One single person is ingesting a credit card worth of plastic a week new study finds.
A study commissioned last week by Australia’s university of Newcastle states that the average person is consuming 5 grams of micro plastic particles in a week. This is the equivalent to one standard credit card.
In one month, the average person can consume 21 grams of tiny plastic particles. To put this into perspective that is 5.25 teaspoons of plastic consumed by the average person per month.
The study was based on combined data from over 52 studies related to the ingestion of micro plastics by humans.
Research was conducted in a bid to further understand the impact of plastic pollution on humans.
Sources of micro plastics
They found that the biggest source of plastic ingestion came from bottled and tap water.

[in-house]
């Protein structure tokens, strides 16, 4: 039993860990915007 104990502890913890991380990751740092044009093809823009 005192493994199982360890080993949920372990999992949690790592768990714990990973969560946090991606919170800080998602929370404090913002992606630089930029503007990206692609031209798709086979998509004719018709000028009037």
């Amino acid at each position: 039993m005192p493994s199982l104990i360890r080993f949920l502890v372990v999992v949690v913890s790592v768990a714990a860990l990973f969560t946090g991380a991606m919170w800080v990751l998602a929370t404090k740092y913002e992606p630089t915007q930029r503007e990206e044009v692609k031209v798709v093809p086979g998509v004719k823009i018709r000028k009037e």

The study also found that European water was less polluted than water from the US. Even with lower levels of micro plastic in the water in Europe the levels are still unreasonably high for human ingestion.
Seafood, beer and salt have higher levels of micro plastics compared to other food sources.
Food we consume that has been wrapped or stored in plastic packaging, leaves trace amounts of micro plastics on the food.
The report later goes onto state that ingestion of micro plastics is just one aspect of a much wider plastic crisis.
To read more of our articles check out our article on climate change. Whats happening to the planet and how long do we have.
To read more on the methodology of how the research was conducted click here.